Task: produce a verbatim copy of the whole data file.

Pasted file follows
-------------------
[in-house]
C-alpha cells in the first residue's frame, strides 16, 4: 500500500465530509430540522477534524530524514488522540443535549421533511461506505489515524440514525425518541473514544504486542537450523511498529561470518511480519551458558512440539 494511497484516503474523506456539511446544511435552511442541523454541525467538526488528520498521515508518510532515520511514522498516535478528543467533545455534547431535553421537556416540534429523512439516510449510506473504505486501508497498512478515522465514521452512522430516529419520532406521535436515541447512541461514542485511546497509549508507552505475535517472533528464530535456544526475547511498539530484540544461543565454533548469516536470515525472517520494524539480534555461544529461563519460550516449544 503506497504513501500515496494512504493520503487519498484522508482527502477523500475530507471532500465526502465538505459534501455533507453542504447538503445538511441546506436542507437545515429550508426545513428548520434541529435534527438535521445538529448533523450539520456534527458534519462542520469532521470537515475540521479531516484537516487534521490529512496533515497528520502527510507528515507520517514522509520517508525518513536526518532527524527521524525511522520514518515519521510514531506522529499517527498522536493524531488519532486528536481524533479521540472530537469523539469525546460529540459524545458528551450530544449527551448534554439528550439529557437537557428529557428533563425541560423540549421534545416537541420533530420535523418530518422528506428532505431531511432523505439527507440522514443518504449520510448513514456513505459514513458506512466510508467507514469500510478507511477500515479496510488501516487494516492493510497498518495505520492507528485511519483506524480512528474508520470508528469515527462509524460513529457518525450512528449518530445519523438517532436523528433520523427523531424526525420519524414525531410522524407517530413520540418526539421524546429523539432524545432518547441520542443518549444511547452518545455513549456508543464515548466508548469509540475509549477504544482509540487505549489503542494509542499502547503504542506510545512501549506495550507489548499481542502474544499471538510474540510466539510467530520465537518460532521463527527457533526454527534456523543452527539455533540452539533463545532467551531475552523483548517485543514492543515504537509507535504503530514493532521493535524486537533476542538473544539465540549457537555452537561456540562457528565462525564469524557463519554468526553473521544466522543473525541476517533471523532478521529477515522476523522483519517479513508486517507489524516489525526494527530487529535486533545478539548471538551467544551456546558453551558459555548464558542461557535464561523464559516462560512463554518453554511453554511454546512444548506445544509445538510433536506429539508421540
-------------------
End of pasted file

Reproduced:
[in-house]
C-alpha cells in the first residue's frame, strides 16, 4: 500500500465530509430540522477534524530524514488522540443535549421533511461506505489515524440514525425518541473514544504486542537450523511498529561470518511480519551458558512440539 494511497484516503474523506456539511446544511435552511442541523454541525467538526488528520498521515508518510532515520511514522498516535478528543467533545455534547431535553421537556416540534429523512439516510449510506473504505486501508497498512478515522465514521452512522430516529419520532406521535436515541447512541461514542485511546497509549508507552505475535517472533528464530535456544526475547511498539530484540544461543565454533548469516536470515525472517520494524539480534555461544529461563519460550516449544 503506497504513501500515496494512504493520503487519498484522508482527502477523500475530507471532500465526502465538505459534501455533507453542504447538503445538511441546506436542507437545515429550508426545513428548520434541529435534527438535521445538529448533523450539520456534527458534519462542520469532521470537515475540521479531516484537516487534521490529512496533515497528520502527510507528515507520517514522509520517508525518513536526518532527524527521524525511522520514518515519521510514531506522529499517527498522536493524531488519532486528536481524533479521540472530537469523539469525546460529540459524545458528551450530544449527551448534554439528550439529557437537557428529557428533563425541560423540549421534545416537541420533530420535523418530518422528506428532505431531511432523505439527507440522514443518504449520510448513514456513505459514513458506512466510508467507514469500510478507511477500515479496510488501516487494516492493510497498518495505520492507528485511519483506524480512528474508520470508528469515527462509524460513529457518525450512528449518530445519523438517532436523528433520523427523531424526525420519524414525531410522524407517530413520540418526539421524546429523539432524545432518547441520542443518549444511547452518545455513549456508543464515548466508548469509540475509549477504544482509540487505549489503542494509542499502547503504542506510545512501549506495550507489548499481542502474544499471538510474540510466539510467530520465537518460532521463527527457533526454527534456523543452527539455533540452539533463545532467551531475552523483548517485543514492543515504537509507535504503530514493532521493535524486537533476542538473544539465540549457537555452537561456540562457528565462525564469524557463519554468526553473521544466522543473525541476517533471523532478521529477515522476523522483519517479513508486517507489524516489525526494527530487529535486533545478539548471538551467544551456546558453551558459555548464558542461557535464561523464559516462560512463554518453554511453554511454546512444548506445544509445538510433536506429539508421540